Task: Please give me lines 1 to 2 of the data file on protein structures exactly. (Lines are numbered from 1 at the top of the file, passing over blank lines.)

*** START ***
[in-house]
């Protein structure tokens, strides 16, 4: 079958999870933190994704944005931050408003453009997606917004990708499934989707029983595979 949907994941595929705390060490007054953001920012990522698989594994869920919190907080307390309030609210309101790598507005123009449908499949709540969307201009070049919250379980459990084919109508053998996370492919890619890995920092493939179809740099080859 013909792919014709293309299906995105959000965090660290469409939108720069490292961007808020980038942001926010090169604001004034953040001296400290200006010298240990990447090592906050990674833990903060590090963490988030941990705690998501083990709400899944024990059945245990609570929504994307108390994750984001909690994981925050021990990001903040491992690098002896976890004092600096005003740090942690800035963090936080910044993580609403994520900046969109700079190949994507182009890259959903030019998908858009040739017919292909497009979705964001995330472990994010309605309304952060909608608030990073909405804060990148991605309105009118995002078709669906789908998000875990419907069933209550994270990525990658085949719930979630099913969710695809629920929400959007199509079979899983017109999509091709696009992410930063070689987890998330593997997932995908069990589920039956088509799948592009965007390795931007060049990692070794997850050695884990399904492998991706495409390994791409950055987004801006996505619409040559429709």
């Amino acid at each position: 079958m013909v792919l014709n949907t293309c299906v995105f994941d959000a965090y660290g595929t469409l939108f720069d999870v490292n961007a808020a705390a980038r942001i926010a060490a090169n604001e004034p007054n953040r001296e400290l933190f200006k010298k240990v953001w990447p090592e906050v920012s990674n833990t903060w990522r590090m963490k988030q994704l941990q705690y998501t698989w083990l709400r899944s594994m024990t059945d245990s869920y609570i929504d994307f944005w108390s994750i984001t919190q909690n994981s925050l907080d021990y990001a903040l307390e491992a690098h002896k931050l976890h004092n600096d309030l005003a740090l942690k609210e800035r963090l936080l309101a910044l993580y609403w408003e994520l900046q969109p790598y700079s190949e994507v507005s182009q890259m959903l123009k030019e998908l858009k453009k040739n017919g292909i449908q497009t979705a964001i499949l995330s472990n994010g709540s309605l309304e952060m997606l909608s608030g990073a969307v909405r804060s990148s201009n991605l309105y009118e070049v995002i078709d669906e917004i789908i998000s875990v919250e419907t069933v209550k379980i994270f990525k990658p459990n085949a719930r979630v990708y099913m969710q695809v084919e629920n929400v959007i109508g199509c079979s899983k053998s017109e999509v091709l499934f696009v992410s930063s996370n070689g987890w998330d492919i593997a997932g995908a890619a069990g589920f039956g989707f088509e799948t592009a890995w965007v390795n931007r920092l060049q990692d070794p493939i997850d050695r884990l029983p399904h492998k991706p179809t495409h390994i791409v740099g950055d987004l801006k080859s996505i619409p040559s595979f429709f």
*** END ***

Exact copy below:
[in-house]
């Protein structure tokens, strides 16, 4: 079958999870933190994704944005931050408003453009997606917004990708499934989707029983595979 949907994941595929705390060490007054953001920012990522698989594994869920919190907080307390309030609210309101790598507005123009449908499949709540969307201009070049919250379980459990084919109508053998996370492919890619890995920092493939179809740099080859 013909792919014709293309299906995105959000965090660290469409939108720069490292961007808020980038942001926010090169604001004034953040001296400290200006010298240990990447090592906050990674833990903060590090963490988030941990705690998501083990709400899944024990059945245990609570929504994307108390994750984001909690994981925050021990990001903040491992690098002896976890004092600096005003740090942690800035963090936080910044993580609403994520900046969109700079190949994507182009890259959903030019998908858009040739017919292909497009979705964001995330472990994010309605309304952060909608608030990073909405804060990148991605309105009118995002078709669906789908998000875990419907069933209550994270990525990658085949719930979630099913969710695809629920929400959007199509079979899983017109999509091709696009992410930063070689987890998330593997997932995908069990589920039956088509799948592009965007390795931007060049990692070794997850050695884990399904492998991706495409390994791409950055987004801006996505619409040559429709």